Abe in the firing line for his dependency on the US alliance
A Japanese government official told the Kyodo News on Saturday that the country plans to update its defense program guidelines five years earlier than initially planned. The guidelines are usually revised every 10 years.
It is an obvious sop to US President Donald Trump in the hope of strengthening the Japan-US defense alliance.
Japanese Prime Minister Shinzo Abe acknowledged that he and Trump had spent a fair amount of time talking about the alliance and China during their meeting earlier this month.
At the Diet's lower house budget committee on Tuesday, Abe called handling relations with China "the greatest task of this century", adding that Japan and the United States must further strengthen their military alliance so that China will move "in the right direction".
Abe told Trump the world will fall into "chaos" unless the US fulfills its role as leader of the free world.
The joint statement released after the Abe-Trump meeting on Feb 10 stipulated that Article 5 of the Japan-US Security Treaty, under which the US is obliged to defend Japan in case of an armed attack on the country, extends to the Diaoyu Islands.
Japan, in return, will assume a larger role and more responsibilities in the alliance.
However, in an editorial, The Asahi Shimbun warned that in a world full of uncertainty, it is dangerous for Japan to rely on its conventional diplomacy of relying on the support of the US.
The Asahi Shimbun called for the Abe administration to behave more independently in deepening multilateral and multilayered ties with China, the Republic of Korea, Australia, Southeast Asian nations and other countries, with Japan-US ties as a cornerstone.
The Mainichi Shimbun said the US may use the joint statement to press Japan to make concessions in various situations in the future.
"The generosity shown in the statement may represent the US strategy of first giving Japan what it desires and then making it impossible for Japan to turn down US demands."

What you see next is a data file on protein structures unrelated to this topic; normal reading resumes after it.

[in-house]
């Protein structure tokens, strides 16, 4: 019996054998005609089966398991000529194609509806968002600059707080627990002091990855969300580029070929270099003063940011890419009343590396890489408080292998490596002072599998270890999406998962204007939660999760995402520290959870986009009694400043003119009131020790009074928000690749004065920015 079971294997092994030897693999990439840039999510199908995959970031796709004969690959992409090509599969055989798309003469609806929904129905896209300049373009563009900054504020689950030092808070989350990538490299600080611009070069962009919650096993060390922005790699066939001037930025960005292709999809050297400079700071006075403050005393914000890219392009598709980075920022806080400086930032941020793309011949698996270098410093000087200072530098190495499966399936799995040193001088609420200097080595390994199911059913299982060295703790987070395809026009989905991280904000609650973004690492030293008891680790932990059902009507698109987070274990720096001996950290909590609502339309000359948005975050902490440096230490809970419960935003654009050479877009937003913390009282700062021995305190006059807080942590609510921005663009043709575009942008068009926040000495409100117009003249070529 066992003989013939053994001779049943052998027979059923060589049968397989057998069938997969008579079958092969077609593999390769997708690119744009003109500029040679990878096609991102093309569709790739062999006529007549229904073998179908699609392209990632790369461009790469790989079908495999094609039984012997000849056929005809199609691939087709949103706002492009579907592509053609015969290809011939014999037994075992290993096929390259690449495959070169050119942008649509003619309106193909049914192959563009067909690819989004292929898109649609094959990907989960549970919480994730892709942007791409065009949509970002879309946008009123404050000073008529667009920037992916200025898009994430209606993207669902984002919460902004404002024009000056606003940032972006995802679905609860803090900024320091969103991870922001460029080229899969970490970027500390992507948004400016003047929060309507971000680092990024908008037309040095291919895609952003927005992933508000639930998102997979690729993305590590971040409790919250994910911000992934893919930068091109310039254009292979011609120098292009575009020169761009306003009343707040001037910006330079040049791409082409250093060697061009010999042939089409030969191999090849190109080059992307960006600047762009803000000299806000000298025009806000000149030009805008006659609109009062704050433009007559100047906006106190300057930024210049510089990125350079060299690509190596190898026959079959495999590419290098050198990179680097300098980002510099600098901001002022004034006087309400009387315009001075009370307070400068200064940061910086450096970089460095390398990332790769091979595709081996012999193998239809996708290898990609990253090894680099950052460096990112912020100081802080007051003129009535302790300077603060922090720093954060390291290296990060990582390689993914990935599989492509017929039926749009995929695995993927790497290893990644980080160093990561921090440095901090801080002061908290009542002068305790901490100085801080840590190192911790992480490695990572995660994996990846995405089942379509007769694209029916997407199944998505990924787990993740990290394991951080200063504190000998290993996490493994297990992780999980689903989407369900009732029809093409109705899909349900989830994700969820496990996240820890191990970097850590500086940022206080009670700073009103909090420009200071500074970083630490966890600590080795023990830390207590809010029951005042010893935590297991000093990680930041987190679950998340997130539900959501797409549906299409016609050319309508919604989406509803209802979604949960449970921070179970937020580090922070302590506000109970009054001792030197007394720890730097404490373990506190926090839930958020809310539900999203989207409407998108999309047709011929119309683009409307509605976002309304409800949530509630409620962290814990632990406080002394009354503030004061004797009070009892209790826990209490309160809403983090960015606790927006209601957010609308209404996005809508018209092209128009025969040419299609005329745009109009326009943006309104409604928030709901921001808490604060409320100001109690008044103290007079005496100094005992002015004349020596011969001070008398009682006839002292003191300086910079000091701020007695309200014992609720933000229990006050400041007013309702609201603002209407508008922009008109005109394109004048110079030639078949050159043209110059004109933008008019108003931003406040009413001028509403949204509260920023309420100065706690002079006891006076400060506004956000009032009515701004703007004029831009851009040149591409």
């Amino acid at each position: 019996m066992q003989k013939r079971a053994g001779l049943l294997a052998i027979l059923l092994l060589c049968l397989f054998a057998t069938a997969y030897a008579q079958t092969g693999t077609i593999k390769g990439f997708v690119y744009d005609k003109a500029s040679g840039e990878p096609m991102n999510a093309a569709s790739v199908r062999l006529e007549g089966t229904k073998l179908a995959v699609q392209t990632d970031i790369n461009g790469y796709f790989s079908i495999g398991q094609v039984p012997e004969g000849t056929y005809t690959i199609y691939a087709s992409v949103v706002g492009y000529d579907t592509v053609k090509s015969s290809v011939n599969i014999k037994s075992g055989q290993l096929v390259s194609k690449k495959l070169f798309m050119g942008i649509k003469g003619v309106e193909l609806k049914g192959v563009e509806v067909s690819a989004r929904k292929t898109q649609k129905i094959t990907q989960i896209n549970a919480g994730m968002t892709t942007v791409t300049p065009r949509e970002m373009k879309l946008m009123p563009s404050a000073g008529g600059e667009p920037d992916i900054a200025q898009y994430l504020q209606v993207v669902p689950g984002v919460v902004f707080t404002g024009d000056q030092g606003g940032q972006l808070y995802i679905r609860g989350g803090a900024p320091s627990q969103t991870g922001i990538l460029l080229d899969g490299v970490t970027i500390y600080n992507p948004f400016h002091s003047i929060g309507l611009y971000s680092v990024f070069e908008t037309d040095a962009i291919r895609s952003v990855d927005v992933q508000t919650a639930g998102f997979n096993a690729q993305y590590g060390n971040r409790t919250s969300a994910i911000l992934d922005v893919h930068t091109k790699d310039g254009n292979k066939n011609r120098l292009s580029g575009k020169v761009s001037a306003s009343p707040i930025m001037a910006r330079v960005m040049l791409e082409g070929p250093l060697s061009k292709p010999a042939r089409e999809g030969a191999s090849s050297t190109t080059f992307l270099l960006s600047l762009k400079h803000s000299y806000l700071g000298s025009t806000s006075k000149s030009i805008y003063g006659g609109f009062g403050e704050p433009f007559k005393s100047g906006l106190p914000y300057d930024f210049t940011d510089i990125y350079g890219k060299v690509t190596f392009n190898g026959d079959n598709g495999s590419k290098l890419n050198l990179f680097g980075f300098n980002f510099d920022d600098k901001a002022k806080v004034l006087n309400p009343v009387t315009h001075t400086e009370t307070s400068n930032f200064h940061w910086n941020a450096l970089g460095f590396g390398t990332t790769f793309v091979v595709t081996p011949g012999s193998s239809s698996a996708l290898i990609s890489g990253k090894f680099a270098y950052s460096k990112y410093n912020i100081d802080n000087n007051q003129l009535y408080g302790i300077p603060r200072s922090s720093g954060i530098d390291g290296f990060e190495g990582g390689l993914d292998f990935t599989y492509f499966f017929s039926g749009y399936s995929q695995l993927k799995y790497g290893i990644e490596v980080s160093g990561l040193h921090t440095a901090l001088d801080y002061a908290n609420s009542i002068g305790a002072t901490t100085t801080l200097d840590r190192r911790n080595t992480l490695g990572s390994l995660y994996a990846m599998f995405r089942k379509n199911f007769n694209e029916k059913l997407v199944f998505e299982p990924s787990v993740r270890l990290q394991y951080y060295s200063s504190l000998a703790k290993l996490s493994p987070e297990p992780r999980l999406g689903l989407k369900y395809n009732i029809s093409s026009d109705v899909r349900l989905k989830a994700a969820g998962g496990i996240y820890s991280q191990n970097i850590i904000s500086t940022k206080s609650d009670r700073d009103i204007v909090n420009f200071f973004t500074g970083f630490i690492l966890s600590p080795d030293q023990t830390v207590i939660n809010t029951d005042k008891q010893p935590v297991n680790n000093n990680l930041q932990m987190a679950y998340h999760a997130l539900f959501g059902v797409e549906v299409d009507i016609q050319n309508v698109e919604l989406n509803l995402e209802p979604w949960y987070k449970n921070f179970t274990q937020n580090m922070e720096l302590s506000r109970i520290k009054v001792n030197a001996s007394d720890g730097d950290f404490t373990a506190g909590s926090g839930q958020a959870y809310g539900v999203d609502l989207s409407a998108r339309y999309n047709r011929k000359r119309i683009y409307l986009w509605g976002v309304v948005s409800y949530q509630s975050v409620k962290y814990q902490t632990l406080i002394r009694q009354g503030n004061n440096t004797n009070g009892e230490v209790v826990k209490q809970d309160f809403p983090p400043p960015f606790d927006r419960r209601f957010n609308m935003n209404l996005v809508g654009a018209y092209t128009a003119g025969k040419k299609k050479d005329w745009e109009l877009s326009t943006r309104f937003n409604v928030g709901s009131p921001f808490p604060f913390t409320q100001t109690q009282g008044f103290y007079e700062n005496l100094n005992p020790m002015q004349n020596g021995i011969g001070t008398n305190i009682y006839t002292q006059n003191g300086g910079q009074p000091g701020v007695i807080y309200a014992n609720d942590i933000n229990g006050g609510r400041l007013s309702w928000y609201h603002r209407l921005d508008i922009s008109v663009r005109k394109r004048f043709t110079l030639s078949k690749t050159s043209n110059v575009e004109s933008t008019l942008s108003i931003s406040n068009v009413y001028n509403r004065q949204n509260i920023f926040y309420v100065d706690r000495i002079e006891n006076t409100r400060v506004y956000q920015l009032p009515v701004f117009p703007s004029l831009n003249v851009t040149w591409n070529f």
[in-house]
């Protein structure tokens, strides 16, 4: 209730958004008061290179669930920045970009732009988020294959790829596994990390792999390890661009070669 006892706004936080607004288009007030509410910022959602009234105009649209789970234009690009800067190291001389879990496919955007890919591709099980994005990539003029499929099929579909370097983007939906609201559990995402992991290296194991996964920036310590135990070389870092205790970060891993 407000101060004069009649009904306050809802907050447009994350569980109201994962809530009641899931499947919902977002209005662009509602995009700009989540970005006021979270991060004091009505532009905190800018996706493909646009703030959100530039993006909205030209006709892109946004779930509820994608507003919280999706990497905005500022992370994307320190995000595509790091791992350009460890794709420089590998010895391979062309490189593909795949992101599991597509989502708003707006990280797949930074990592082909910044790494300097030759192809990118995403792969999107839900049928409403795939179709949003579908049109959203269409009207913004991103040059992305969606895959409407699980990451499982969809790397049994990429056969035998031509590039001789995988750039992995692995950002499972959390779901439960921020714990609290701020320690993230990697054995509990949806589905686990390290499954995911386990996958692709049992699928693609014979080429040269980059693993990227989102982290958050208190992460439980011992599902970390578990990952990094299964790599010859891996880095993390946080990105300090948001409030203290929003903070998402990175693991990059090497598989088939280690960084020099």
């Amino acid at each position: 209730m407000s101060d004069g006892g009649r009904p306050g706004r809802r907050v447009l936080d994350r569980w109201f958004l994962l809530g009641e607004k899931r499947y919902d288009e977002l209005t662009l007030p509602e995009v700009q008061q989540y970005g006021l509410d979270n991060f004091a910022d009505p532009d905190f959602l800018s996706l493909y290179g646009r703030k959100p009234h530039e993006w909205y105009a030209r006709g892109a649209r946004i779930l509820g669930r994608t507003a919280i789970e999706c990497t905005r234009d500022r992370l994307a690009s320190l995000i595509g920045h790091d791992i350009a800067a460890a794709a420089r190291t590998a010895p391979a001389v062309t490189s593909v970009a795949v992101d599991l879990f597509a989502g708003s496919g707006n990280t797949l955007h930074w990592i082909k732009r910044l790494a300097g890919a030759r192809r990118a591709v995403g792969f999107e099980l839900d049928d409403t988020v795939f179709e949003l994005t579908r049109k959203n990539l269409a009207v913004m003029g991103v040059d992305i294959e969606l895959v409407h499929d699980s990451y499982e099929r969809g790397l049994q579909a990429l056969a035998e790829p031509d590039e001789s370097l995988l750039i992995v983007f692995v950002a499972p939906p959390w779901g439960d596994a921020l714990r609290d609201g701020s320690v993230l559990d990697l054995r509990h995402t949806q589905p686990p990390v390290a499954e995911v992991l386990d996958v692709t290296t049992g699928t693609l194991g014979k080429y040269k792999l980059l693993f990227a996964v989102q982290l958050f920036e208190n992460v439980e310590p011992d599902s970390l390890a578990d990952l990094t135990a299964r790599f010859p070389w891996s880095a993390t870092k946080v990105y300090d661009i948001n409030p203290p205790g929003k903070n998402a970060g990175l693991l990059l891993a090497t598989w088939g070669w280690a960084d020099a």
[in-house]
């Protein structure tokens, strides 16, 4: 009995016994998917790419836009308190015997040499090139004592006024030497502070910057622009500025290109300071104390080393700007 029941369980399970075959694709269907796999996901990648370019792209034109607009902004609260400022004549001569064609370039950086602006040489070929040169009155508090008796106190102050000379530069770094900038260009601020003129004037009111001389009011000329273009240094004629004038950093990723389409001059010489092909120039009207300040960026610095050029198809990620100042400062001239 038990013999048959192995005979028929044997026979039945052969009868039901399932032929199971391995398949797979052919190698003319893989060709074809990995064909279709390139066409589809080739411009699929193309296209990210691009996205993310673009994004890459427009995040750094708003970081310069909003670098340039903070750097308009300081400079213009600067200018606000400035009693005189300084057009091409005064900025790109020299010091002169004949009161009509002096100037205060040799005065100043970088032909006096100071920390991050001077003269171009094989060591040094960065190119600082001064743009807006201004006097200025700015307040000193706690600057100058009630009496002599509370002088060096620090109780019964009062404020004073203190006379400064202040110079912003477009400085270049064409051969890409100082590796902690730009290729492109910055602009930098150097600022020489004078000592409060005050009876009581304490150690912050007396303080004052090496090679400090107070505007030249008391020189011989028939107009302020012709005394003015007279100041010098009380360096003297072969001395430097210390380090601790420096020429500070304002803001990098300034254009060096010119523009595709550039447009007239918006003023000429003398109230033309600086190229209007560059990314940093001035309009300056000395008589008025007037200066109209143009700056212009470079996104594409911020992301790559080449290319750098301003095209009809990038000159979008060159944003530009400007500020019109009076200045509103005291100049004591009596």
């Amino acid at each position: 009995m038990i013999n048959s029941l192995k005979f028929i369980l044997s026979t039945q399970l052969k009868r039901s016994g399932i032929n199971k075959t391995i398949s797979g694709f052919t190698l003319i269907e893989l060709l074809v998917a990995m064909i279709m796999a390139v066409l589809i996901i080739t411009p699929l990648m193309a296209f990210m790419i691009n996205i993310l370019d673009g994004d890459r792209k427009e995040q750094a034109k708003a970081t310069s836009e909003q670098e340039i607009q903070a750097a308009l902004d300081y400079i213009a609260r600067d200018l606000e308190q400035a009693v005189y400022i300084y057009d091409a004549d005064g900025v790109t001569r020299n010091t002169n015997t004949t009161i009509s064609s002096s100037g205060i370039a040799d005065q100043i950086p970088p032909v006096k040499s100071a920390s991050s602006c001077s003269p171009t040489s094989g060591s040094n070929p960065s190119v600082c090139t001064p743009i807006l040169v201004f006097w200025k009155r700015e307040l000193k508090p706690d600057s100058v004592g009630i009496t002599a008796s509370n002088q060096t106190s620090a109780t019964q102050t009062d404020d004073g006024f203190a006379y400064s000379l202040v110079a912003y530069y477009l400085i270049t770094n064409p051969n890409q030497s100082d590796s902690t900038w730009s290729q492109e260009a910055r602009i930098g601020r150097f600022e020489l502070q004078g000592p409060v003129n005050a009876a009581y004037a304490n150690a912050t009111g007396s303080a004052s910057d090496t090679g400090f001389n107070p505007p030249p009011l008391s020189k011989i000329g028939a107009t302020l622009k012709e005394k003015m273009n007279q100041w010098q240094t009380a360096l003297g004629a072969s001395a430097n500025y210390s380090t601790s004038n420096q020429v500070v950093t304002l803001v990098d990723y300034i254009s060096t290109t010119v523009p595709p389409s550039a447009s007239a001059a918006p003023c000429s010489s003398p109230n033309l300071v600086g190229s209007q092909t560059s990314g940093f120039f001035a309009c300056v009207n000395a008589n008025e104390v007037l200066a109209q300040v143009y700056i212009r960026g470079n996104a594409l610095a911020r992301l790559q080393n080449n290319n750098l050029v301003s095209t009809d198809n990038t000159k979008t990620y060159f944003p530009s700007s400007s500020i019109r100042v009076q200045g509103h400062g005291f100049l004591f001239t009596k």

"If Japan were to keep assuming that the United States and Japan will jointly counter China, it would be failing to accurately grasp US-China relations," it added, calling on the Abe administration to "proactively move to improve its ties with Beijing".
Japan's opposition party leaders blasted Abe for kowtowing to Trump in front of a global audience.
They also criticized Abe for making no comment, except calling it "a domestic matter", on Trump's executive order banning the entry of refugees and nationals from seven Muslim-majority nations.
Kazuo Shii, the Japanese Communist Party leader, said Abe had taken a position of "the Japan-US alliance first" in response to Trump's "America First" stance.
To win favor with the Trump administration, the Japanese government began offshore construction work on Feb 6, taking a major step to relocate US Marine Corps Air Station Futenma from Okinawa's Ginowan to Henoko.
Abe backed Japan importing more US defense equipment. He argued that the move, in line with Trump's "Buy American" slogan, will contribute to the US economy and job creation, a top policy priority for the US president.
Japan has already been a good customer for the US defense industry, with a steady growth in Japan's defense outlay since Abe took power for a second time in 2012.
Many pundits are reminding Abe that Japan could lose the international community's confidence if he cozies up to Trump simply to secure an "unshakable Japan-US alliance".
But given that Trump's policies are unpredictable, it is too early to call the alliance unshakable.
The author is China Daily Tokyo bureau chief. firstname.lastname@example.org
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